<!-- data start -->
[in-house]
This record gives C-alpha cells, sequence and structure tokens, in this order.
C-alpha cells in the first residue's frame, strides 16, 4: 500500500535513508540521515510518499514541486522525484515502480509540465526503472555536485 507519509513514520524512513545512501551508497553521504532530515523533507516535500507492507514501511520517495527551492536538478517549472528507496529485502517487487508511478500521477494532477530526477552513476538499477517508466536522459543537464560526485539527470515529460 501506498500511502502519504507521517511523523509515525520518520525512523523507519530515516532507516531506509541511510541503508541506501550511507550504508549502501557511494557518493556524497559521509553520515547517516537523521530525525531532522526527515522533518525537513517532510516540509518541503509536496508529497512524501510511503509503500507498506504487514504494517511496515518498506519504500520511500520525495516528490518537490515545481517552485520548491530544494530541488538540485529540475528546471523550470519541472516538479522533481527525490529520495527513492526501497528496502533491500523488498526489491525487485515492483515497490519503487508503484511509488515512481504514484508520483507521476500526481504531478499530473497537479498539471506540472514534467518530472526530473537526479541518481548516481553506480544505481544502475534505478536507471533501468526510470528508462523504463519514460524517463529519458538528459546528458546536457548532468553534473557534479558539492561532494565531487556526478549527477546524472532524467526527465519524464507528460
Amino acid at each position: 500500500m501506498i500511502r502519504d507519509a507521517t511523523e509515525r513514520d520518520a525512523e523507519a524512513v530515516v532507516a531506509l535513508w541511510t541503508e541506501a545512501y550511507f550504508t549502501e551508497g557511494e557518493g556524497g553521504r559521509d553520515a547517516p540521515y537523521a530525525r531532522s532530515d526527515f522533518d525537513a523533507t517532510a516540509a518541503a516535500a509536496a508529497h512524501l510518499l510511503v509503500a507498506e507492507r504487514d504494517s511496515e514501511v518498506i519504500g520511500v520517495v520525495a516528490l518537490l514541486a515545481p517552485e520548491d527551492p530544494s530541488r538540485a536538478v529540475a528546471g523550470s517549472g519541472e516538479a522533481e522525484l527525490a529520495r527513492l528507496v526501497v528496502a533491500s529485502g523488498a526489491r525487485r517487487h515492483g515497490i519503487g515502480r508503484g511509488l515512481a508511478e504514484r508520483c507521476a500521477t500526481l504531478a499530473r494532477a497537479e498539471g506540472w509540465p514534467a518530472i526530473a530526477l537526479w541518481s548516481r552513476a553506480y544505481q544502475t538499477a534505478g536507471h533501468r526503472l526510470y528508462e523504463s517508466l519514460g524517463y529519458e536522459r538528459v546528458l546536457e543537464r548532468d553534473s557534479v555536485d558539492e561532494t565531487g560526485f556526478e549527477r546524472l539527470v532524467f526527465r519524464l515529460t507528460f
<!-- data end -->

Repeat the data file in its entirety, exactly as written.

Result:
[in-house]
This record gives C-alpha cells, sequence and structure tokens, in this order.
C-alpha cells in the first residue's frame, strides 16, 4: 500500500535513508540521515510518499514541486522525484515502480509540465526503472555536485 507519509513514520524512513545512501551508497553521504532530515523533507516535500507492507514501511520517495527551492536538478517549472528507496529485502517487487508511478500521477494532477530526477552513476538499477517508466536522459543537464560526485539527470515529460 501506498500511502502519504507521517511523523509515525520518520525512523523507519530515516532507516531506509541511510541503508541506501550511507550504508549502501557511494557518493556524497559521509553520515547517516537523521530525525531532522526527515522533518525537513517532510516540509518541503509536496508529497512524501510511503509503500507498506504487514504494517511496515518498506519504500520511500520525495516528490518537490515545481517552485520548491530544494530541488538540485529540475528546471523550470519541472516538479522533481527525490529520495527513492526501497528496502533491500523488498526489491525487485515492483515497490519503487508503484511509488515512481504514484508520483507521476500526481504531478499530473497537479498539471506540472514534467518530472526530473537526479541518481548516481553506480544505481544502475534505478536507471533501468526510470528508462523504463519514460524517463529519458538528459546528458546536457548532468553534473557534479558539492561532494565531487556526478549527477546524472532524467526527465519524464507528460
Amino acid at each position: 500500500m501506498i500511502r502519504d507519509a507521517t511523523e509515525r513514520d520518520a525512523e523507519a524512513v530515516v532507516a531506509l535513508w541511510t541503508e541506501a545512501y550511507f550504508t549502501e551508497g557511494e557518493g556524497g553521504r559521509d553520515a547517516p540521515y537523521a530525525r531532522s532530515d526527515f522533518d525537513a523533507t517532510a516540509a518541503a516535500a509536496a508529497h512524501l510518499l510511503v509503500a507498506e507492507r504487514d504494517s511496515e514501511v518498506i519504500g520511500v520517495v520525495a516528490l518537490l514541486a515545481p517552485e520548491d527551492p530544494s530541488r538540485a536538478v529540475a528546471g523550470s517549472g519541472e516538479a522533481e522525484l527525490a529520495r527513492l528507496v526501497v528496502a533491500s529485502g523488498a526489491r525487485r517487487h515492483g515497490i519503487g515502480r508503484g511509488l515512481a508511478e504514484r508520483c507521476a500521477t500526481l504531478a499530473r494532477a497537479e498539471g506540472w509540465p514534467a518530472i526530473a530526477l537526479w541518481s548516481r552513476a553506480y544505481q544502475t538499477a534505478g536507471h533501468r526503472l526510470y528508462e523504463s517508466l519514460g524517463y529519458e536522459r538528459v546528458l546536457e543537464r548532468d553534473s557534479v555536485d558539492e561532494t565531487g560526485f556526478e549527477r546524472l539527470v532524467f526527465r519524464l515529460t507528460f